Home News BIR Congress: Recyclers in the Sweet Spot

BIR Congress: Recyclers in the Sweet Spot

Scrap Metals, Commodities

Hedge fund manager Jim Rogers says those with raw materials currently have the upper hand.

Recycling Today Staff June 14, 2011

Several scrap companies combined to sponsor hedge fund manager, author and frequent financial commentator Jim Rogers as the guest speaker at the 2011 Bureau of International Recycling (BIR) World Recycling Congress’ Ferrous Division meeting.

During his presentation and as he answered questions from attendees afterward, Rogers made clear his opinion that producers of basic materials and holders of raw materials would play a pivotal role in the global economy in the next 10 years.

Although petroleum scarcity may be the most prominent example of why natural resources and raw materials markets will be bullish, Rogers said, “The supply of nearly all raw materials is declining at a time when demand is going up. It’s why raw materials are now in a bull market that will go on for some time.”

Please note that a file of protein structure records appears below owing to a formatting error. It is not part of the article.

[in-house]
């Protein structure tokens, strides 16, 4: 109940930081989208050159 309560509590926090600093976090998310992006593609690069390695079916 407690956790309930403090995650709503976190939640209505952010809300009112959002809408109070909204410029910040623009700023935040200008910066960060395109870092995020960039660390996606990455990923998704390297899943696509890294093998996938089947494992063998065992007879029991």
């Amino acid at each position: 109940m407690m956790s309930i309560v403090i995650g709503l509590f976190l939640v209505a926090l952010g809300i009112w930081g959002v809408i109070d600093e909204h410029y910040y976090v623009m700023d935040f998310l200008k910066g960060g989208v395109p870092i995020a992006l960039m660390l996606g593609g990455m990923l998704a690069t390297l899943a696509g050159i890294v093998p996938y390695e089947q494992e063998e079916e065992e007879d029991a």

Speaking to his audience of metals recyclers, Rogers added, “You’re in the right place at the right time. You guys, everybody loves—they love what you do. You’re not evil financiers.”

Rogers noted that in the 1950s, ‘60s and ‘70s, manufacturers and raw materials companies were “in charge.” However, starting in the 1980s through 2008, “Wall Street was in charge—but that’s finished.”

He said he would urge young people today not to pursue an MBA but to “get a farming degree or a mining degree, or go to work on one of your trucks.”

China’s production and consumption of steel and other raw materials has been a major factor and will continue to be, said Rogers. He is not as optimistic about India developing along the same lines.

Rogers called India “an astonishing country to visit” but “as a place to invest, it’s a nightmare.” He cited as his concerns too much bureaucracy, too much debt and an overriding anti-capitalist sentiment in the nation.

The steel and ferrous scrap industries may be tied into a “raw materials bubble,” said Rogers, but it is not a bubble he sees popping until perhaps 2018 or 2020. “Please watch for signs of a bubble,” he told BIR attendees. “When you come to one of these meetings and everyone is talking about how smart they are, leave the room and sell.”

The 2011 BIR World Recycling Congress was May 23-25 in Singapore.
 

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